For BIOMILQ CEO and co-founder Michelle Egger, the creation of a healthy planet begins with infant feeding. Every child should have the best nutritional start in life possible.
“BIOMILQ was founded on the belief that human milk, as it has been evolutionarily designed, is superior to infant nutrition products that exist today,” she explains. “We saw an opportunity to bring human nutrients to the market, through novel biotechnology, to support families where exclusive breastfeeding was challenging.”
This foundational concept began a journey to create alternative infant feeding options that bridge the nutritional gap between breast milk and traditional formula. While infant formula provides all of the macronutrients that an infant needs, many are dairy- or soy-based — two common childhood allergies.
Addressing nutritional, environmental, and societal concerns
Egger recognised a lack of innovation in this space, a need to address the issue of dairy carbon emissions, and a need to tackle societal concerns. “We’re at the intersection of multiple subjects of concern: women’s health, infant nutrition, and sustainability,” says Egger.
“Some 84 % of moms transition to dairy-based infant formula before the recommended six-month exclusive feeding period, and this is often a choice of necessity. From struggles with latching, milk supply, lack of support, to policy issues like lack of paid parental leave and access to educational and health care resources — breastfeeding is not easy.”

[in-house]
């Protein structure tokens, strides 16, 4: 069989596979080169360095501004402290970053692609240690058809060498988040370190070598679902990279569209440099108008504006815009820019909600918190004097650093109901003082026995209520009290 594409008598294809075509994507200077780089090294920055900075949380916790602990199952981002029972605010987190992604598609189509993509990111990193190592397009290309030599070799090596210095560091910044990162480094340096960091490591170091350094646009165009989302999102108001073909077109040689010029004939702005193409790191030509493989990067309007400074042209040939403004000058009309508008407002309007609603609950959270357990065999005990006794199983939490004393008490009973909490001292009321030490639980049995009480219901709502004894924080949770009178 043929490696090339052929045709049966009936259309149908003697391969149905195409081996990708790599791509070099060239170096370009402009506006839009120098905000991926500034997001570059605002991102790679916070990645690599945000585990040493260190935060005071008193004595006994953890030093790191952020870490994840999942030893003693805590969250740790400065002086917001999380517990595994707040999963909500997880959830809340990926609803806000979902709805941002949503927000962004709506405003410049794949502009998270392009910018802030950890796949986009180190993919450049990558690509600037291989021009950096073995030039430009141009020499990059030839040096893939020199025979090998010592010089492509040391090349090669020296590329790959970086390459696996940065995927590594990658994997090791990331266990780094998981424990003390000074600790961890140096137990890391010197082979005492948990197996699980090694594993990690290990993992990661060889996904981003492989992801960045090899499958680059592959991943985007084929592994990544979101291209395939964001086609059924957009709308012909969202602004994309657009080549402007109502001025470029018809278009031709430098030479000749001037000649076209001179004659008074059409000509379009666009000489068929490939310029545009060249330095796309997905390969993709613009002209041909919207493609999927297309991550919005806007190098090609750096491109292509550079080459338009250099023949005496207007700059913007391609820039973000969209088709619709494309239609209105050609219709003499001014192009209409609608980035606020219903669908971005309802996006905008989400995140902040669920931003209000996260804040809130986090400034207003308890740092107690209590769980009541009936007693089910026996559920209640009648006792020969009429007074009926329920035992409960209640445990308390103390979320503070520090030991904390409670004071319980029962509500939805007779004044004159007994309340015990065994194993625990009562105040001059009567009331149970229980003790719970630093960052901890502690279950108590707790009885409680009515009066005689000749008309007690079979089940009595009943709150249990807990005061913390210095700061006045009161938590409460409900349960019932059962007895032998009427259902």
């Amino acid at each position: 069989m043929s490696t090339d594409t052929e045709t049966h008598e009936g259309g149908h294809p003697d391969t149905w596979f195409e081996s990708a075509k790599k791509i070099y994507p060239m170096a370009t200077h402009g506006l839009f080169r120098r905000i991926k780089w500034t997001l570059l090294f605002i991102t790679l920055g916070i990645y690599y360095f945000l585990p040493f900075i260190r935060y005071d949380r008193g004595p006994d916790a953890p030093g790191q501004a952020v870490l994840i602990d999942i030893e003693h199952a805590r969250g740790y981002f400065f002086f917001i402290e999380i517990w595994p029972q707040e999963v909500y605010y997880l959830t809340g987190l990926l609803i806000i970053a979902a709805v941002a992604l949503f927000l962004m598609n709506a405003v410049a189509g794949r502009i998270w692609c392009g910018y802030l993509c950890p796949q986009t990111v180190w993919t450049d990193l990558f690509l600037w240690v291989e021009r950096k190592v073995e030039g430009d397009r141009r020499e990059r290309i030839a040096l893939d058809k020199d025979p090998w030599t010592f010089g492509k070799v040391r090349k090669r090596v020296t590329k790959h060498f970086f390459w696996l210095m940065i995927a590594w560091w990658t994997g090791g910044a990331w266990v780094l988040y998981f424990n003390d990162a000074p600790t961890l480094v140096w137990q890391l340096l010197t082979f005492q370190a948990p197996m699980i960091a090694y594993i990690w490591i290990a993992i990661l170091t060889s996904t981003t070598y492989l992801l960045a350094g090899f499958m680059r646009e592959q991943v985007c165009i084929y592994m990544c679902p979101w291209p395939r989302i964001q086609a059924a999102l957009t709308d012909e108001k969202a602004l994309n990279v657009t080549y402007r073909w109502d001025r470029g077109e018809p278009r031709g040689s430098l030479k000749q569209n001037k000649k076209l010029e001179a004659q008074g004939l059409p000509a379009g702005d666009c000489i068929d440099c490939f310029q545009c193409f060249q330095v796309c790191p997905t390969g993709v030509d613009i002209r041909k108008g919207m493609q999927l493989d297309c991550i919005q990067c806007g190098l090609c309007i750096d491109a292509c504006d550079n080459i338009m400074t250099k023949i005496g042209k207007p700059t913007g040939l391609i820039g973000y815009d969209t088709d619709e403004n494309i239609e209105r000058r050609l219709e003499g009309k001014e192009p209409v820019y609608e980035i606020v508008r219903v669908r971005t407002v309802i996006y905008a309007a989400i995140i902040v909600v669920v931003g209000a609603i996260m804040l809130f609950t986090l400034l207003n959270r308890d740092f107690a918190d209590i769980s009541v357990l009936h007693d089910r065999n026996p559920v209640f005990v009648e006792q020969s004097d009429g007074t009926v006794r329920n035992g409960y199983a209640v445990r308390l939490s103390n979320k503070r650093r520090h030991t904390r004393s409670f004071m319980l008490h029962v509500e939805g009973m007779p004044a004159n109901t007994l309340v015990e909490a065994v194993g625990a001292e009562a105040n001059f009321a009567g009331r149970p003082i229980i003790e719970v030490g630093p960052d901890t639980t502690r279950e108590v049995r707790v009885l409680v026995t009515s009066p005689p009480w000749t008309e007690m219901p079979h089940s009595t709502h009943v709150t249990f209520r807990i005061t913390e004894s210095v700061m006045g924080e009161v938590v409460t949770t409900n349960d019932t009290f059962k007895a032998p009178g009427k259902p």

Alongside this, Egger saw a lack of alternative infant feeding options. “Studies have shown that conventional formulas fall short of providing the full constellation of components that make breast milk so extraordinary,” she says. This is where BIOMILQ comes in.
Applying technology to bridge nutritional gaps
BIOMILQ’s application of cutting-edge technology is based on the company’s thorough understanding of breast milk components, and application of advanced synthetic biological techniques.
BIOMILQ’s biotechnology platform cultures human mammary cells to produce cell-cultured human milk in a sustainable and ethical manner. By providing improved alternatives to bovine-based formula, the aim is to create better environmental outcomes, nutritional outcomes, and societal outcomes for parents and babies today.
“Our product will neither be dairy or soy based, cutting down on allergen exposure while providing another choice to the infant feeding market,” says Egger. “Our product’s nutritional profile will differentiate from infant formula greatly, with much of the nutrition and characteristics of human breast milk - something that is currently lacking in the alternative infant feeding space.”
Egger sees huge market potential for the product. A wide variety of parents, including adoptive parents, parents who have conceived via surrogacy, gay parents, and women who have had mastectomies will find it easier to provide their infants with the nutrition of breastmilk.
“‘Nature enhanced by science’ is a trend felt by many, especially in the food industry,” says Egger. “At the end of the day, parents want their children to be healthy and happy.”
“What we are doing could create new opportunities across the nutrition landscape,” she says.